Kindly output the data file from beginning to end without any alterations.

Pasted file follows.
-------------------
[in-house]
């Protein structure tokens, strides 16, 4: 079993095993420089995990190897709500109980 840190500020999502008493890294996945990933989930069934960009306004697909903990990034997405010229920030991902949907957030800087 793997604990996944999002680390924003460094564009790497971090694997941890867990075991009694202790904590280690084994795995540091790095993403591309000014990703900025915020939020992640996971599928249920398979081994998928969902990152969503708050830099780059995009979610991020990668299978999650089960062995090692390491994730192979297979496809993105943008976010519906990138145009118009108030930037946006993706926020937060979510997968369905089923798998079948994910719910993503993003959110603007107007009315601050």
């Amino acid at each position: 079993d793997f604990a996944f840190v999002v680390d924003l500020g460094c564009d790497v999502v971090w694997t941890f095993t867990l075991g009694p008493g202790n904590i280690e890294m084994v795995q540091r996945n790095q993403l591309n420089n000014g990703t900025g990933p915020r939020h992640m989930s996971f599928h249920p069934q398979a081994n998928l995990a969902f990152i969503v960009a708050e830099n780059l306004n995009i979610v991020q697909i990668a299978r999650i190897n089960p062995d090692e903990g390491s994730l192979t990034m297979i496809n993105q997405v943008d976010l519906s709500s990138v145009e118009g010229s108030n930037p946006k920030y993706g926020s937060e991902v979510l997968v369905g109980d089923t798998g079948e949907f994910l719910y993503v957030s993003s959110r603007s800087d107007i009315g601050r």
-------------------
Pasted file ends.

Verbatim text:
[in-house]
């Protein structure tokens, strides 16, 4: 079993095993420089995990190897709500109980 840190500020999502008493890294996945990933989930069934960009306004697909903990990034997405010229920030991902949907957030800087 793997604990996944999002680390924003460094564009790497971090694997941890867990075991009694202790904590280690084994795995540091790095993403591309000014990703900025915020939020992640996971599928249920398979081994998928969902990152969503708050830099780059995009979610991020990668299978999650089960062995090692390491994730192979297979496809993105943008976010519906990138145009118009108030930037946006993706926020937060979510997968369905089923798998079948994910719910993503993003959110603007107007009315601050």
């Amino acid at each position: 079993d793997f604990a996944f840190v999002v680390d924003l500020g460094c564009d790497v999502v971090w694997t941890f095993t867990l075991g009694p008493g202790n904590i280690e890294m084994v795995q540091r996945n790095q993403l591309n420089n000014g990703t900025g990933p915020r939020h992640m989930s996971f599928h249920p069934q398979a081994n998928l995990a969902f990152i969503v960009a708050e830099n780059l306004n995009i979610v991020q697909i990668a299978r999650i190897n089960p062995d090692e903990g390491s994730l192979t990034m297979i496809n993105q997405v943008d976010l519906s709500s990138v145009e118009g010229s108030n930037p946006k920030y993706g926020s937060e991902v979510l997968v369905g109980d089923t798998g079948e949907f994910l719910y993503v957030s993003s959110r603007s800087d107007i009315g601050r």